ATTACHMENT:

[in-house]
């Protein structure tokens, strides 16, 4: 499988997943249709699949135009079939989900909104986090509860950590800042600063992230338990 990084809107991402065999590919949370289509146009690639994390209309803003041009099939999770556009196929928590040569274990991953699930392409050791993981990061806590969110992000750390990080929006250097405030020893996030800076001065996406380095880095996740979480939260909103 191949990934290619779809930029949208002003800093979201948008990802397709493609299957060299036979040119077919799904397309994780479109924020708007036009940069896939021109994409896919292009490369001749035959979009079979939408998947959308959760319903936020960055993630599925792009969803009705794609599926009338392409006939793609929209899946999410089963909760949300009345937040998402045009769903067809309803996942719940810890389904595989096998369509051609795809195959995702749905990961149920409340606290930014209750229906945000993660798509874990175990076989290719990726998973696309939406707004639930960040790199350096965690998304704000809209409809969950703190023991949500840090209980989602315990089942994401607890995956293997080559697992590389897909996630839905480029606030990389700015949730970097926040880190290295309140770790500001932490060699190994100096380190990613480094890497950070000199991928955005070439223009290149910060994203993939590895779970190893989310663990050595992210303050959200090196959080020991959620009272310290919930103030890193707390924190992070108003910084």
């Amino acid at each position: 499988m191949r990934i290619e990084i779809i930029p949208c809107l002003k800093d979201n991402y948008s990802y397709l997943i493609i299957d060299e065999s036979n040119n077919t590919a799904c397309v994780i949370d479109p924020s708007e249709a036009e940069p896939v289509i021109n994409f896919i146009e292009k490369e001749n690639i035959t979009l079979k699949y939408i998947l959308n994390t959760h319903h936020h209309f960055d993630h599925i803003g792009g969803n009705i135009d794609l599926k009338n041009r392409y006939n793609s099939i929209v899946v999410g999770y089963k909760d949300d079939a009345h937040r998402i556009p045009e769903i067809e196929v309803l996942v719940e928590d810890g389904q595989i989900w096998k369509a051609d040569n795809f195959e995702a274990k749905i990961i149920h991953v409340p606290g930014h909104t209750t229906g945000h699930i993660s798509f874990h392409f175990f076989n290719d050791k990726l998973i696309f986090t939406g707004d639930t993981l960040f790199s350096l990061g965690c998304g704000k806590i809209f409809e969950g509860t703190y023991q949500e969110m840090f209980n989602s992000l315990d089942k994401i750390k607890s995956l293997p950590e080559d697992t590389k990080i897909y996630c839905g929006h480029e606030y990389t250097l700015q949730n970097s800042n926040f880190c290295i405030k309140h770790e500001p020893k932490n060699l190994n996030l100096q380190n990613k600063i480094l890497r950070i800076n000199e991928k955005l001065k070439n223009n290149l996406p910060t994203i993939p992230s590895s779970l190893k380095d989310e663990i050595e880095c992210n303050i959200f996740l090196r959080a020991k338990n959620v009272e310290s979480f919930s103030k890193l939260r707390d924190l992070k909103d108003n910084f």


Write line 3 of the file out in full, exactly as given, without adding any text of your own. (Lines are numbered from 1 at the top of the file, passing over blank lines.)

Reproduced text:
């Amino acid at each position: 499988m191949r990934i290619e990084i779809i930029p949208c809107l002003k800093d979201n991402y948008s990802y397709l997943i493609i299957d060299e065999s036979n040119n077919t590919a799904c397309v994780i949370d479109p924020s708007e249709a036009e940069p896939v289509i021109n994409f896919i146009e292009k490369e001749n690639i035959t979009l079979k699949y939408i998947l959308n994390t959760h319903h936020h209309f960055d993630h599925i803003g792009g969803n009705i135009d794609l599926k009338n041009r392409y006939n793609s099939i929209v899946v999410g999770y089963k909760d949300d079939a009345h937040r998402i556009p045009e769903i067809e196929v309803l996942v719940e928590d810890g389904q595989i989900w096998k369509a051609d040569n795809f195959e995702a274990k749905i990961i149920h991953v409340p606290g930014h909104t209750t229906g945000h699930i993660s798509f874990h392409f175990f076989n290719d050791k990726l998973i696309f986090t939406g707004d639930t993981l960040f790199s350096l990061g965690c998304g704000k806590i809209f409809e969950g509860t703190y023991q949500e969110m840090f209980n989602s992000l315990d089942k994401i750390k607890s995956l293997p950590e080559d697992t590389k990080i897909y996630c839905g929006h480029e606030y990389t250097l700015q949730n970097s800042n926040f880190c290295i405030k309140h770790e500001p020893k932490n060699l190994n996030l100096q380190n990613k600063i480094l890497r950070i800076n000199e991928k955005l001065k070439n223009n290149l996406p910060t994203i993939p992230s590895s779970l190893k380095d989310e663990i050595e880095c992210n303050i959200f996740l090196r959080a020991k338990n959620v009272e310290s979480f919930s103030k890193l939260r707390d924190l992070k909103d108003n910084f």